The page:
Schools and their communities need better information about what works, policies that help schools collaborate with other organisations, and a greater emphasis on the early years of learning if Australia is to accelerate improvements in school quality and equity, according to a forum report released by the Mitchell Institute at Victoria University today.

New approaches to persistent problems in Australia’s schools, outlines the key themes and discussions that emerged during a Mitchell Institute policy forum held last November and attended by almost 100 of Australia’s leading education and policy experts.

Speaking on the release of the report, Mitchell Institute Director of Education Policy, Dr Sara Glover, said the forum came about because many educators, policy makers and leaders expressed concern about the lack of progress in student achievement, and the persistent gap between students from low and high socio-economic backgrounds, and between Indigenous and non-Indigenous students.

"Many of us are deeply concerned that in a wealthy country like Australia, there are too many children who are still entering school at a significant disadvantage; they're starting behind and staying behind," Dr Glover said.

By the time students reach year 9, nearly a quarter of them are at or below the national minimum standard in reading. 

"By the time students reach year 9, nearly a quarter of them are at or below the national minimum standard in reading. This doesn't equip them well for further education, training or work and it carries serious social, health and economic consequences for the individual, the community and the country," she said.

Dr Glover says New approaches to persistent problems in Australia’s schools, acknowledges the genuine opportunity that current school reforms offer to deliver real improvements for all students but looks specifically at new approaches that could be most effective in achieving rapid change.

"The report puts forward four propositions that are necessary to accelerate locally-led improvements to student learning," she said. "Without these, what is being referred to as 'school autonomy' remains a hit and miss policy."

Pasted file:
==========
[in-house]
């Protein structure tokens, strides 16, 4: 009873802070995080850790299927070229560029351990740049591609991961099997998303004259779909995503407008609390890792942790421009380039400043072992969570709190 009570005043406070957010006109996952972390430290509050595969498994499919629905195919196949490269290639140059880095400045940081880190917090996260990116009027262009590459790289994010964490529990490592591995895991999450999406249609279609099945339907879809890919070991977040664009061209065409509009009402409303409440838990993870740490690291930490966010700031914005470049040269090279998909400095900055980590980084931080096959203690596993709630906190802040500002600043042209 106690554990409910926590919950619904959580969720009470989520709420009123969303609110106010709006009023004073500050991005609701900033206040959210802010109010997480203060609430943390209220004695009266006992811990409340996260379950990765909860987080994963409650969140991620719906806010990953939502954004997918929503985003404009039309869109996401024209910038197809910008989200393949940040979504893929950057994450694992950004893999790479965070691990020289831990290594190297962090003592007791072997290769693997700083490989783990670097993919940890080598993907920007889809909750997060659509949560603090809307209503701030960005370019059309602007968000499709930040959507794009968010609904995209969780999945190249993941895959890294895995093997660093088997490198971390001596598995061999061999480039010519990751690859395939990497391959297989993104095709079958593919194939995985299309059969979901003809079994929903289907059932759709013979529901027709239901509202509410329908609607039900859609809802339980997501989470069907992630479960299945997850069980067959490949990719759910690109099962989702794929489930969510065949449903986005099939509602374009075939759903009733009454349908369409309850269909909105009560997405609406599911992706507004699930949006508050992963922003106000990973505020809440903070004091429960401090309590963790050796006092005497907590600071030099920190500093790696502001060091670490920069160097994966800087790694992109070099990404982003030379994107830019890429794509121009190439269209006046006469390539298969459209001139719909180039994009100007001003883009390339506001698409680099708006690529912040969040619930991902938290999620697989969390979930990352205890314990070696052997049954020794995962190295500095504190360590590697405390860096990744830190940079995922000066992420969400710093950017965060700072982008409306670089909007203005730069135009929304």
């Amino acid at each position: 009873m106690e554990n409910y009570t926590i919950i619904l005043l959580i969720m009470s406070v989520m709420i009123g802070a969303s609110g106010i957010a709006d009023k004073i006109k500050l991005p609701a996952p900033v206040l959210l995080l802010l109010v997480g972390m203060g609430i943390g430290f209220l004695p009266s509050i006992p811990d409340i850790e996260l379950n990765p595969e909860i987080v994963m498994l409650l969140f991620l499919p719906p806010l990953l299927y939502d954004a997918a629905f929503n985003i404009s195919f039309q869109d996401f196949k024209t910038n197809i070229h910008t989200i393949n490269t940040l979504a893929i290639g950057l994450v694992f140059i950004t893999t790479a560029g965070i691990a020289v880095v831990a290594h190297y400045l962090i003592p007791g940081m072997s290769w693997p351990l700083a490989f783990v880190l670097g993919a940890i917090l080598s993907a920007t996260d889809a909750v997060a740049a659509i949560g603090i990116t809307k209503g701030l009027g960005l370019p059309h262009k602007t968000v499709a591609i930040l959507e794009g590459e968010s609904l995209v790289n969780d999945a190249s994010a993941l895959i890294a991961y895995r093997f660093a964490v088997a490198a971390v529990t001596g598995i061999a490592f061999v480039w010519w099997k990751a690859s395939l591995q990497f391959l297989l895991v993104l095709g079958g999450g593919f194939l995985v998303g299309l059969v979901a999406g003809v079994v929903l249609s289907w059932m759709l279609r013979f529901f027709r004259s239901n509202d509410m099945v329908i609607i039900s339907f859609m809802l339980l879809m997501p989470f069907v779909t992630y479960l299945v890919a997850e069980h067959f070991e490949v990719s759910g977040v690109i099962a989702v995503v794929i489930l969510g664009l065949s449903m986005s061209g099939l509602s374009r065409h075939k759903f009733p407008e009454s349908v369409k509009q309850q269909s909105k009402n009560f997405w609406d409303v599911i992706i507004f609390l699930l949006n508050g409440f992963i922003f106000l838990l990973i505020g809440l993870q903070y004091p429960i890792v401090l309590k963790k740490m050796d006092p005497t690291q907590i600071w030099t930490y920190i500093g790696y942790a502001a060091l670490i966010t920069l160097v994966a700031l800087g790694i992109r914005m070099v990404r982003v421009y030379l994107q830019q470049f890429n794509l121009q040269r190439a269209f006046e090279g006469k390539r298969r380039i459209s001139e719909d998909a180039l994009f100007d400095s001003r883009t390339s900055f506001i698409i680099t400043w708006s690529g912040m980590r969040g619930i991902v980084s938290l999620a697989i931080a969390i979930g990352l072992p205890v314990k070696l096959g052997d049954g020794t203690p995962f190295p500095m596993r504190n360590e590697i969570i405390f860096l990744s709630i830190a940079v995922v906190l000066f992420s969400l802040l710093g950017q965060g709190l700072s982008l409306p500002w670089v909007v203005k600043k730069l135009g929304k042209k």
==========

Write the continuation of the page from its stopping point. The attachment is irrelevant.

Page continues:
"First, we need to have clear goals for schooling and measure what matters. For us to have meaningful debate about what type of teaching and learning we need in Australian schools, we have to be absolutely clear about what we are trying to achieve with education."

"Second, we need to shift the investment ratio towards the early years of schooling by supporting schools to allocate resources where they are most effective. Many students continue through primary school and into secondary level without the basics, and research has shown that ‘front-loading’ in the early years delivers far greater returns in the later years."

"Third, some school communities are collaborating with other sectors, including business and not-for-profits, to deliver innovative and successful solutions for young people; this means schools are not alone in trying to deal with deep disadvantage or disengagement. We need policies that allow more schools to adopt these types of collaborative models so this becomes widespread across the whole system.”

"And finally, schools and communities need better access to real time, relevant data so they can consistently track student progress, evaluate programs, and improve strategies,” Dr Glover said.